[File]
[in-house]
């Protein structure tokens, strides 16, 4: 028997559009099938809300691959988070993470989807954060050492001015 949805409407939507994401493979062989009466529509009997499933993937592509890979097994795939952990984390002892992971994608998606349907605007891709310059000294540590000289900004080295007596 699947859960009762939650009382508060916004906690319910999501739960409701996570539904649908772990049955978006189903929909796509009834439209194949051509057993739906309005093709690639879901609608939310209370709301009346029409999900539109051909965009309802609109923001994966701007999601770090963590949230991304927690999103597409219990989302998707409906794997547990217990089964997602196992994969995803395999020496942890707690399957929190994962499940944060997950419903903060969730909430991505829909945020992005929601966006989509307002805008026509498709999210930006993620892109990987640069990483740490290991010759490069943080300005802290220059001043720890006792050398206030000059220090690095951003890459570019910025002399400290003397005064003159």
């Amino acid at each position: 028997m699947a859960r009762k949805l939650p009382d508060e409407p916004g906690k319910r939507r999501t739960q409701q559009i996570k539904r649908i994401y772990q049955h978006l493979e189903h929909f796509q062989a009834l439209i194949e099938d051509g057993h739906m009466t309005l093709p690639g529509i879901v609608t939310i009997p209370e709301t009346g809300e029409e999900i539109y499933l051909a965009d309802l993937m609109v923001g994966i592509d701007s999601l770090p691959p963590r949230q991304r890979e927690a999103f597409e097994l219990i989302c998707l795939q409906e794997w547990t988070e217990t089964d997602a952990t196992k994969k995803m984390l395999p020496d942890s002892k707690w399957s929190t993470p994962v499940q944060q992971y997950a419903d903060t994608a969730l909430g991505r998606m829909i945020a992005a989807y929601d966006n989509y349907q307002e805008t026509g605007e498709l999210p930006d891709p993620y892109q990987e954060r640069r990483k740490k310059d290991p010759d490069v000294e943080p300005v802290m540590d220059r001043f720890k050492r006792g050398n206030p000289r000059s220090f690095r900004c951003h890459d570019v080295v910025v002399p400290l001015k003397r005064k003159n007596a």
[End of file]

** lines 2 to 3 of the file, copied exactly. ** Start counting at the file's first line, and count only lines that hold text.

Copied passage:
């Protein structure tokens, strides 16, 4: 028997559009099938809300691959988070993470989807954060050492001015 949805409407939507994401493979062989009466529509009997499933993937592509890979097994795939952990984390002892992971994608998606349907605007891709310059000294540590000289900004080295007596 699947859960009762939650009382508060916004906690319910999501739960409701996570539904649908772990049955978006189903929909796509009834439209194949051509057993739906309005093709690639879901609608939310209370709301009346029409999900539109051909965009309802609109923001994966701007999601770090963590949230991304927690999103597409219990989302998707409906794997547990217990089964997602196992994969995803395999020496942890707690399957929190994962499940944060997950419903903060969730909430991505829909945020992005929601966006989509307002805008026509498709999210930006993620892109990987640069990483740490290991010759490069943080300005802290220059001043720890006792050398206030000059220090690095951003890459570019910025002399400290003397005064003159």
């Amino acid at each position: 028997m699947a859960r009762k949805l939650p009382d508060e409407p916004g906690k319910r939507r999501t739960q409701q559009i996570k539904r649908i994401y772990q049955h978006l493979e189903h929909f796509q062989a009834l439209i194949e099938d051509g057993h739906m009466t309005l093709p690639g529509i879901v609608t939310i009997p209370e709301t009346g809300e029409e999900i539109y499933l051909a965009d309802l993937m609109v923001g994966i592509d701007s999601l770090p691959p963590r949230q991304r890979e927690a999103f597409e097994l219990i989302c998707l795939q409906e794997w547990t988070e217990t089964d997602a952990t196992k994969k995803m984390l395999p020496d942890s002892k707690w399957s929190t993470p994962v499940q944060q992971y997950a419903d903060t994608a969730l909430g991505r998606m829909i945020a992005a989807y929601d966006n989509y349907q307002e805008t026509g605007e498709l999210p930006d891709p993620y892109q990987e954060r640069r990483k740490k310059d290991p010759d490069v000294e943080p300005v802290m540590d220059r001043f720890k050492r006792g050398n206030p000289r000059s220090f690095r900004c951003h890459d570019v080295v910025v002399p400290l001015k003397r005064k003159n007596a």